How to Define a Success Profile for Your Channel Partners

How to Define a Success Profile for Your Channel Partners

The expression I like to use about partners is that they’re not like your children, they’re like your neighbor’s children. You don’t have the authority to discipline them or to hire or fire their sales reps. Instead you have to coach and develop them as best as you can to help them drive results that will move the needle. This reality is a challenge – why should your channel partners listen to you?

When you’re building out a channel program for your company, a formula that was shared with me sets the stage for conversation; growth equals productivity x capacity. You can achieve growth in this equation by adding new partners or working with your existing, top-tier partners to help them add more capacity and be more productive. When your channel partners are seeking to add capacity (sellers) to their organization, you can’t ignore the importance of talent when enabling them – specifically having a process around how you select, attract and retain top channel partner salespeople. You have an opportunity to prove to them that you can be a guiding voice on how to optimize their sales talent by explaining your knowledge of the marketplace, defining the attribute of a successful seller and providing examples of tools that can help them identify the right people for their organization.

In regards to equipping those top-tier partners, the ones worth this investment – who bring in major revenue, with the tools they need to execute an effective sales talent process. Helping them find and retain the right talent can be a differentiator for your channel program. If you’re working with a partner, you’re aligned to their organizational goals, and they see you as a value-add to their business, they will do more to sell your products.

One of the most successful things I did when I was a channel leader was define what a success profile looked like for our partner sales representative. It’s not just a job description, rather think of it as a detailed profile of your perfect seller’s DNA. When you define what success looks like in those sales positions, you’ll be able to help your partners’ effectively source, evaluate and develop the role moving forward. There are two key components of a success profile:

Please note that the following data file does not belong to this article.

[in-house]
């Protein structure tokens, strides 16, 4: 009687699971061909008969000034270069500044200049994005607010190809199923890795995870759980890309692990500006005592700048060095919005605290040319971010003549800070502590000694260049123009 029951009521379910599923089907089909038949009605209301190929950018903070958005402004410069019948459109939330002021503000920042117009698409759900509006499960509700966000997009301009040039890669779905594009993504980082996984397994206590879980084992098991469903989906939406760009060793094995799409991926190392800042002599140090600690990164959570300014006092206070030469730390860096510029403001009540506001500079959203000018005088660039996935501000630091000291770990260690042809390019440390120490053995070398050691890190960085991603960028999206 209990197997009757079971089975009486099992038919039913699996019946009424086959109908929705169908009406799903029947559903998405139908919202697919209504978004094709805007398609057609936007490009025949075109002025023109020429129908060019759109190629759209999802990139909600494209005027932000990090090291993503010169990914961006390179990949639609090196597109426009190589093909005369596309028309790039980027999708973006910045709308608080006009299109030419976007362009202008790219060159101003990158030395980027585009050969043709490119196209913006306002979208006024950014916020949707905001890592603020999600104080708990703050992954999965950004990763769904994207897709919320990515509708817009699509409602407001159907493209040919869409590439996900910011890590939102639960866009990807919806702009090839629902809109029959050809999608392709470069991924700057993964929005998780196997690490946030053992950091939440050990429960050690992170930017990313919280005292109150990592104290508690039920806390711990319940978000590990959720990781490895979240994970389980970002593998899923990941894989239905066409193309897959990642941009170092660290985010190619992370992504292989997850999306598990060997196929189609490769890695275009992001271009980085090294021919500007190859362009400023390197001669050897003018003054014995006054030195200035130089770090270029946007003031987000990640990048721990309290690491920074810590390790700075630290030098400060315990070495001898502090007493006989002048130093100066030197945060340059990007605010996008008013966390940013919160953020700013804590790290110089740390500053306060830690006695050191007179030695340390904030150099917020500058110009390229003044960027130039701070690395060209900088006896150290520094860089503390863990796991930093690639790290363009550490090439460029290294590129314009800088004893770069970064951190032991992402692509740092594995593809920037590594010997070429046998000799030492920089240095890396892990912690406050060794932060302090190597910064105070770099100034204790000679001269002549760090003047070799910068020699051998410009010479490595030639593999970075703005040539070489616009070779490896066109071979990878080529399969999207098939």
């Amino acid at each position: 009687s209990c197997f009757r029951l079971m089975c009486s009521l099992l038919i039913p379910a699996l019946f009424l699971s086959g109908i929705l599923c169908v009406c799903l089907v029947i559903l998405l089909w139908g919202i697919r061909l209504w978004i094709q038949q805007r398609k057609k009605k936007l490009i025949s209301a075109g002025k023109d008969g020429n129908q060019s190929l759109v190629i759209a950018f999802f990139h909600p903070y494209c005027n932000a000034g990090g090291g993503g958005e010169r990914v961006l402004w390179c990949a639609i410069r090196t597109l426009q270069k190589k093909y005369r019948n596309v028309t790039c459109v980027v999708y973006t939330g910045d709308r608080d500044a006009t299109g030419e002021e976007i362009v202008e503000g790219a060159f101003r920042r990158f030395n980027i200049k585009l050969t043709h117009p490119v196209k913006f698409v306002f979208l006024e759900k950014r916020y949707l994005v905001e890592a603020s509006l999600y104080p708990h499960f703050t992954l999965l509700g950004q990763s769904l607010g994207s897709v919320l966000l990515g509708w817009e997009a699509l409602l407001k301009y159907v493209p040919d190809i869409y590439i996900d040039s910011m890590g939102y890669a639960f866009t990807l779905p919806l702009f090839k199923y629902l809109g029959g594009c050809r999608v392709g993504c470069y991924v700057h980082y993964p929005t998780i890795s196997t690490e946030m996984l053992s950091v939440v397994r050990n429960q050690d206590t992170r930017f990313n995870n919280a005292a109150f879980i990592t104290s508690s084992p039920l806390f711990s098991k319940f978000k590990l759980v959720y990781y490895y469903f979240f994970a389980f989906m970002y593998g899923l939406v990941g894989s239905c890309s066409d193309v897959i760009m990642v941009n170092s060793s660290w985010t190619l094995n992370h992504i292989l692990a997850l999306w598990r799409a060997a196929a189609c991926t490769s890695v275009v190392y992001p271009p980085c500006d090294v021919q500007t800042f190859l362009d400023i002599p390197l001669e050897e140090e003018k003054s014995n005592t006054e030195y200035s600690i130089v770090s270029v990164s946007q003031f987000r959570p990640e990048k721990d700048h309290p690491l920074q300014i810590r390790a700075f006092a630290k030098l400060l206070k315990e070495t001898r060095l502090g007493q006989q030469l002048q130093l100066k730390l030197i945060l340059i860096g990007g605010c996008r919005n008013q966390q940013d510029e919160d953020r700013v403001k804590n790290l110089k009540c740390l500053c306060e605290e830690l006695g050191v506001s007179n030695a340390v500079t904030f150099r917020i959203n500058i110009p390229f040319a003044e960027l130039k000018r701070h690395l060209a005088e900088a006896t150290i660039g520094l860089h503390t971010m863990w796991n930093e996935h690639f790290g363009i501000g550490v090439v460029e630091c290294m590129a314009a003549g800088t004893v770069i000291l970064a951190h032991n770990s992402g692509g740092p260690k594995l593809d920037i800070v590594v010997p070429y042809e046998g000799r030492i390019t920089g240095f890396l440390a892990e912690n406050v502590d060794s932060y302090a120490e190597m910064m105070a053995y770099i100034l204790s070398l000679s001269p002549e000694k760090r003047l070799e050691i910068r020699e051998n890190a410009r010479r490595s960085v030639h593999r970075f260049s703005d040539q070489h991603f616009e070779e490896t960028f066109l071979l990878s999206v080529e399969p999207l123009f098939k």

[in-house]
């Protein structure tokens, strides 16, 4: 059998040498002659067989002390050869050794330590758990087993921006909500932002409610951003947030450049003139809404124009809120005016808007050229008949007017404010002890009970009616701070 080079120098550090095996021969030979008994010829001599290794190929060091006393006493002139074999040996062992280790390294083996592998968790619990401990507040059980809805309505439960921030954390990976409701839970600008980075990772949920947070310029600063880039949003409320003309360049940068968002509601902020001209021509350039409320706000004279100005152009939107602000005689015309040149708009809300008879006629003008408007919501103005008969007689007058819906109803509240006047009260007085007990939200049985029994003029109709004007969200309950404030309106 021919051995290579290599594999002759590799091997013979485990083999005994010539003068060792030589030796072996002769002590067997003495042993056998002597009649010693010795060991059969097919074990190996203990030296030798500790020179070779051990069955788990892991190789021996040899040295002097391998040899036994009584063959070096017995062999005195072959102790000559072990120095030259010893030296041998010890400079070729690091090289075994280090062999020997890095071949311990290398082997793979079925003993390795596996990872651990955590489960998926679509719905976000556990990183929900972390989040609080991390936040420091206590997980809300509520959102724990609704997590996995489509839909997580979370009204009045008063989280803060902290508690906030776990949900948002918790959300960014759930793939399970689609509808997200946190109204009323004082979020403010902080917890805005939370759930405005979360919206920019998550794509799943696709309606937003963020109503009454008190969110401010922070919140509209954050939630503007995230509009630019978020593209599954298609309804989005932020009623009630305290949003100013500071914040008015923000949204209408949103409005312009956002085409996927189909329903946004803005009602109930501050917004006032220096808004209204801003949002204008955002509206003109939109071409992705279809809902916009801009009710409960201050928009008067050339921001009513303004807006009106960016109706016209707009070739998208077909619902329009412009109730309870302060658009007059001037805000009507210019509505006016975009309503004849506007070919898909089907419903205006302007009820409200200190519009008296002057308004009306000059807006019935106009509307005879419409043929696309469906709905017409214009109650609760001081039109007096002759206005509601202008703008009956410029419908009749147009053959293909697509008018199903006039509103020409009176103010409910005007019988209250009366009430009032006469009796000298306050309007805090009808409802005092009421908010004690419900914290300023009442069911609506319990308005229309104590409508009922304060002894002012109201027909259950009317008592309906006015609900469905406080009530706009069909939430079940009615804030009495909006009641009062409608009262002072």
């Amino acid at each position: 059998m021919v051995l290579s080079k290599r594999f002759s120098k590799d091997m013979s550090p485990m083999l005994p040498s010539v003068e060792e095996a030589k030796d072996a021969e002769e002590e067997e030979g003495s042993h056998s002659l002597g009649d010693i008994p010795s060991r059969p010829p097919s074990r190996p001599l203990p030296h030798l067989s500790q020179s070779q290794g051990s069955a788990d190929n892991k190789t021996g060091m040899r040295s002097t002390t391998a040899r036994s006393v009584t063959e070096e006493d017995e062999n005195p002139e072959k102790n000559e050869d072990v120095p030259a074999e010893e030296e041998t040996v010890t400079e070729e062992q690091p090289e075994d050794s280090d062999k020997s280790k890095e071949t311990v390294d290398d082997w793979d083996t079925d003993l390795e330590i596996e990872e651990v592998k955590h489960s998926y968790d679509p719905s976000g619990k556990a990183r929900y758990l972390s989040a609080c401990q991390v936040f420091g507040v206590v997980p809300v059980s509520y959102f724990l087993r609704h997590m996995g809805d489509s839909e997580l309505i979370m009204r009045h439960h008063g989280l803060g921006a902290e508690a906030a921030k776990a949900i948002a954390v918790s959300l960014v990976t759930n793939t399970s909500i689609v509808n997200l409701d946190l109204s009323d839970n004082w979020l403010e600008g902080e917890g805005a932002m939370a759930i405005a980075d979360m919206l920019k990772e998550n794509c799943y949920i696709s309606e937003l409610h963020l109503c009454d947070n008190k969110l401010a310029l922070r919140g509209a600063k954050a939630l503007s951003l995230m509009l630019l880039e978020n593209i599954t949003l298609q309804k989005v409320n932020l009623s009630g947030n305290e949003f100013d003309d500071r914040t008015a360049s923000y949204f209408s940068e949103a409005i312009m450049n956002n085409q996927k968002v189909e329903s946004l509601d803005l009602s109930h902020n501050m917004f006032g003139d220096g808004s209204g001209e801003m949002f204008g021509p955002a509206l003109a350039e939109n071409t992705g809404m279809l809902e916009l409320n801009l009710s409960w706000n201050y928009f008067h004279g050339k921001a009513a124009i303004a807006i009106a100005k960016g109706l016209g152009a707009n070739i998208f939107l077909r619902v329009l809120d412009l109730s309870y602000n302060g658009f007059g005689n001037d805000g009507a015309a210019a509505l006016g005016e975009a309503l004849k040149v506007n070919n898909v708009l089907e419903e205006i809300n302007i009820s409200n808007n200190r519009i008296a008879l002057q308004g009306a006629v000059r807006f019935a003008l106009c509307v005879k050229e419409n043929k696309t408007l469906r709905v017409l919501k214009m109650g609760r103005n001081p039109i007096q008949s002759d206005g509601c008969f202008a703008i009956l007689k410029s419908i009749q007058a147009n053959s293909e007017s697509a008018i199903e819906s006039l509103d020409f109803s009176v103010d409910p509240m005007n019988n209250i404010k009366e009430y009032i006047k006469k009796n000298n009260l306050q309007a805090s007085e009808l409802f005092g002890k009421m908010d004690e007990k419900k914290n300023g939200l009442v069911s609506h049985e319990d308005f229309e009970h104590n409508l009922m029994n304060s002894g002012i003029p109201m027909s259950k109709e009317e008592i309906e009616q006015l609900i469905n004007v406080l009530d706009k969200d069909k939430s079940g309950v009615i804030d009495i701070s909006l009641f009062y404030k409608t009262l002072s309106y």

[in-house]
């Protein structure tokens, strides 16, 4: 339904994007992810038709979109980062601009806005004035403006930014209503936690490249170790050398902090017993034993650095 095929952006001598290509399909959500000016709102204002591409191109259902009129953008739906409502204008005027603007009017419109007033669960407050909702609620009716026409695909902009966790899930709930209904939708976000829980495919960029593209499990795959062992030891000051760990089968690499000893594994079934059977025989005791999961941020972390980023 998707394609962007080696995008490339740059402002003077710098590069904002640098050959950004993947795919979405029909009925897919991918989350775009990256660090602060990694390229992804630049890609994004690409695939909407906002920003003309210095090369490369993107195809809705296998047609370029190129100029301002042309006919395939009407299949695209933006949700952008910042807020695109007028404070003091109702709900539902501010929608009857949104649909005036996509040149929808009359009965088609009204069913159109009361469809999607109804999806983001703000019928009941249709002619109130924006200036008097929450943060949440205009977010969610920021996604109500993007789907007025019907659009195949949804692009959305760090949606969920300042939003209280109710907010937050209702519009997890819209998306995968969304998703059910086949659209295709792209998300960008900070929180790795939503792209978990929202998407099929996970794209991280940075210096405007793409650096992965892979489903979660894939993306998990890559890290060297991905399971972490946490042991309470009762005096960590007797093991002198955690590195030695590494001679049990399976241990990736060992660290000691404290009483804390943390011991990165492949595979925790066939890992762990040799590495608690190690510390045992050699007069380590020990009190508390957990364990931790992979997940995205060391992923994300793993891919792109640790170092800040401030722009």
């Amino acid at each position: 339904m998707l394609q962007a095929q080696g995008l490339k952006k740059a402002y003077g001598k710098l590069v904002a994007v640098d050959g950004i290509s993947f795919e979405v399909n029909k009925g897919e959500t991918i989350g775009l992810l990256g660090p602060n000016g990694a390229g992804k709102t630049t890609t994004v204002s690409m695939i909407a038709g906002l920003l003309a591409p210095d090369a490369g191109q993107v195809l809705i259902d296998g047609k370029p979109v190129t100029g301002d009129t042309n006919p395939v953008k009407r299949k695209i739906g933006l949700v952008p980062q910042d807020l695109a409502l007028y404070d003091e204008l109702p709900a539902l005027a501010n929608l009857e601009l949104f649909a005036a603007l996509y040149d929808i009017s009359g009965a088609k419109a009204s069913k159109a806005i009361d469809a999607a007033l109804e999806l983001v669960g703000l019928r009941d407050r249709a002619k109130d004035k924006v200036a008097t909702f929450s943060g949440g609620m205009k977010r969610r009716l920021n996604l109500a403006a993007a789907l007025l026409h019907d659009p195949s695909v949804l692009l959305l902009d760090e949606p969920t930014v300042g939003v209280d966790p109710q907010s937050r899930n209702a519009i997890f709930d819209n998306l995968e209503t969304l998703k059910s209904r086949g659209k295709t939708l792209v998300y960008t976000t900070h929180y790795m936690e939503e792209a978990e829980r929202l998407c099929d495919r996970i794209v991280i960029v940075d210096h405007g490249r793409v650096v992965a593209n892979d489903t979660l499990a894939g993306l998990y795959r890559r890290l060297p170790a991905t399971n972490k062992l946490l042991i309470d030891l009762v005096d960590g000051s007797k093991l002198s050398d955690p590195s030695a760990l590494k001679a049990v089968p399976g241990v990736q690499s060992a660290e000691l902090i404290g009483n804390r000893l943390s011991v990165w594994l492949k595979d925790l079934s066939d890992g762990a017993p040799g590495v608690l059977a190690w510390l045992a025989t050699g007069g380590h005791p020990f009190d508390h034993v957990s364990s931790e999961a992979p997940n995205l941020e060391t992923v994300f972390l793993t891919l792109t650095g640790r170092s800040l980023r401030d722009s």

• Competencies: The attributes of success in a particular sales role.
  • Success behaviors: Those attributes in action.

As part of the Success Profile, our team defined the fundamental attributes of a successful partner seller in this space. These traits included sales execution skills such as effectively building pipelines through prospecting, efficiently aligning and utilizing internal and external resources, and closing deals that provide good outcomes for the customer and for the company.

From there, we provided partners with training and interview guides. These educated them on how to effectively interview and ask the right questions to match up to these profiles.

As a result, the partners were able to drive consistency and a process behind:

  • Selecting and acquiring talent
  • Onboarding and assimilating
  • Managing and rewarding performance
  • Developing and retaining talent
  • Workforce planning and talent review
  • Leading and promoting

This consistency and process behind each of the practices above has the capability to provide both you, an OEM, and the channel partner with greater benefits, specifically growth of your channel program. Remember, growth equals productivity x capacity. You can be a factor in this equation when you work with your top-tier partners to add more capacity and be more productive. When you provide them with the easiest way to sell your products the more success you will have.

Practical Tactics to Optimize Sales Talent

Here are other practical ways you can help your top tier partners optimize their sales talent through incentives:

  1. Cover the first six month’s salary of your partner’s new sales hire.
  2. Offer onboarding classes at their facility for them.
  3. Offer marketing funds to do trade shows, promotions, or events in their territory with them.
  4. Provide BDR support: business development reps to actually call in and help build pipeline for the new hires to get them going.
  5. Offer to help the partner with the interview process.

These incentives assume both parties already work well together, and that you and your partner trust each other. Of course, there is usually some type of contract that comes with these incentives. For example, there could be a commitment to revenue performance within a set period or time, specific territory coverage gap could be filled or even specific products could be sold. It is an agreement between you and the Partner.

Once the right sales talent is in place, you’ll still need to give partners the right tools. This means a messaging framework that gives them the ability to articulate the value of your solutions and its differentiation in a way that has meaning to the buyer (features the buyer doesn’t want can’t do much for you).

You have to take ownership of your partners’ success. Just like you need to enable them with critical sales skills, with value drivers and differentiators to sell your product, you also owe it to them to help define what success looks like at the individual level from a talent perspective. When you’re trying to drive growth and improve productivity and capacity, you can’t just enable channel partners with great brochures or an email campaign. You can’t ignore the role that attracting and attaining top sales talent has in that channel equation.

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